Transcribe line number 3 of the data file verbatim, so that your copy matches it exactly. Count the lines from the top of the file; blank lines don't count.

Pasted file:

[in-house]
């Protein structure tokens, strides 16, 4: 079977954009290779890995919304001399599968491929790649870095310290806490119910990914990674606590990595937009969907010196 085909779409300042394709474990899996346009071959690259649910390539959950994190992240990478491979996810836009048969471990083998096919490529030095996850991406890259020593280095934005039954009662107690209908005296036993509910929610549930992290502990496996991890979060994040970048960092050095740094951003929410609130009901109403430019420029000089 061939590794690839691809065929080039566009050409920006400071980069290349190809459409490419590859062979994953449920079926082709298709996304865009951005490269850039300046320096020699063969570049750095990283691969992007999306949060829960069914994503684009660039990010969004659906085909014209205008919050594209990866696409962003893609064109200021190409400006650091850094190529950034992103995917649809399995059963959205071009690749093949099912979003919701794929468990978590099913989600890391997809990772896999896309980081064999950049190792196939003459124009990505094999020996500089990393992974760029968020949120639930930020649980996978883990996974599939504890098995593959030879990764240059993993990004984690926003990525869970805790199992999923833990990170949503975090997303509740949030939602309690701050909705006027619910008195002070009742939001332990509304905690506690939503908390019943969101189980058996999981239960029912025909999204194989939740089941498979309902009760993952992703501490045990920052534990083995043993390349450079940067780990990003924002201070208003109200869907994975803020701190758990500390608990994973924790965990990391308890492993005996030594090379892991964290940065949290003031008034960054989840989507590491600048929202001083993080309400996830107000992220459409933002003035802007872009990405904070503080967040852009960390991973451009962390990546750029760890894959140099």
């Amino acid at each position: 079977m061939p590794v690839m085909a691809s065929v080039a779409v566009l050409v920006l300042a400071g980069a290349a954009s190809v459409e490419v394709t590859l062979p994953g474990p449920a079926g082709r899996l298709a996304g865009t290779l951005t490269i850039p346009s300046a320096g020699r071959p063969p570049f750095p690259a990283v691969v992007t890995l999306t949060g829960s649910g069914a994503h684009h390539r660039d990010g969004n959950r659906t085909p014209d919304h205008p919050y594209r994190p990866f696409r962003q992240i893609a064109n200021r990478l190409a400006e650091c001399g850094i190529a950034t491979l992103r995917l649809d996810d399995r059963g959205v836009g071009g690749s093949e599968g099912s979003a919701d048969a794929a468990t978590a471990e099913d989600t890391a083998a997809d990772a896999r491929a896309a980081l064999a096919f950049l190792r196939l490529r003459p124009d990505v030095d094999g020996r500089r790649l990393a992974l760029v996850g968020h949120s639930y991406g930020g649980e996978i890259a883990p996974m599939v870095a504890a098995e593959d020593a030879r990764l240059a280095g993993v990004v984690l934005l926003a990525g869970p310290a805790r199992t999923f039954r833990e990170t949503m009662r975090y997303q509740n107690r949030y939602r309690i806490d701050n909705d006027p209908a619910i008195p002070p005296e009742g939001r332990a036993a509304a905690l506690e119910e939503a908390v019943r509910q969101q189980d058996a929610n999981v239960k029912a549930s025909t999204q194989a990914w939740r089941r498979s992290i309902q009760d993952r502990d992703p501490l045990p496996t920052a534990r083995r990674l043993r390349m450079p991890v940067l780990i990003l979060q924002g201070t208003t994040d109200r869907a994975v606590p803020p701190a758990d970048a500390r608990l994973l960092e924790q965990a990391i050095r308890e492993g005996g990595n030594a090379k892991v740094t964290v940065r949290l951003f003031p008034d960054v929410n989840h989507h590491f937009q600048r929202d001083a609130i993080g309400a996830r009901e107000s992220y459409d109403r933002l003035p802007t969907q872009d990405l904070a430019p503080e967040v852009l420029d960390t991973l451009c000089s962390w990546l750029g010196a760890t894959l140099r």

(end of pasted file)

């Amino acid at each position: 079977m061939p590794v690839m085909a691809s065929v080039a779409v566009l050409v920006l300042a400071g980069a290349a954009s190809v459409e490419v394709t590859l062979p994953g474990p449920a079926g082709r899996l298709a996304g865009t290779l951005t490269i850039p346009s300046a320096g020699r071959p063969p570049f750095p690259a990283v691969v992007t890995l999306t949060g829960s649910g069914a994503h684009h390539r660039d990010g969004n959950r659906t085909p014209d919304h205008p919050y594209r994190p990866f696409r962003q992240i893609a064109n200021r990478l190409a400006e650091c001399g850094i190529a950034t491979l992103r995917l649809d996810d399995r059963g959205v836009g071009g690749s093949e599968g099912s979003a919701d048969a794929a468990t978590a471990e099913d989600t890391a083998a997809d990772a896999r491929a896309a980081l064999a096919f950049l190792r196939l490529r003459p124009d990505v030095d094999g020996r500089r790649l990393a992974l760029v996850g968020h949120s639930y991406g930020g649980e996978i890259a883990p996974m599939v870095a504890a098995e593959d020593a030879r990764l240059a280095g993993v990004v984690l934005l926003a990525g869970p310290a805790r199992t999923f039954r833990e990170t949503m009662r975090y997303q509740n107690r949030y939602r309690i806490d701050n909705d006027p209908a619910i008195p002070p005296e009742g939001r332990a036993a509304a905690l506690e119910e939503a908390v019943r509910q969101q189980d058996a929610n999981v239960k029912a549930s025909t999204q194989a990914w939740r089941r498979s992290i309902q009760d993952r502990d992703p501490l045990p496996t920052a534990r083995r990674l043993r390349m450079p991890v940067l780990i990003l979060q924002g201070t208003t994040d109200r869907a994975v606590p803020p701190a758990d970048a500390r608990l994973l960092e924790q965990a990391i050095r308890e492993g005996g990595n030594a090379k892991v740094t964290v940065r949290l951003f003031p008034d960054v929410n989840h989507h590491f937009q600048r929202d001083a609130i993080g309400a996830r009901e107000s992220y459409d109403r933002l003035p802007t969907q872009d990405l904070a430019p503080e967040v852009l420029d960390t991973l451009c000089s962390w990546l750029g010196a760890t894959l140099r």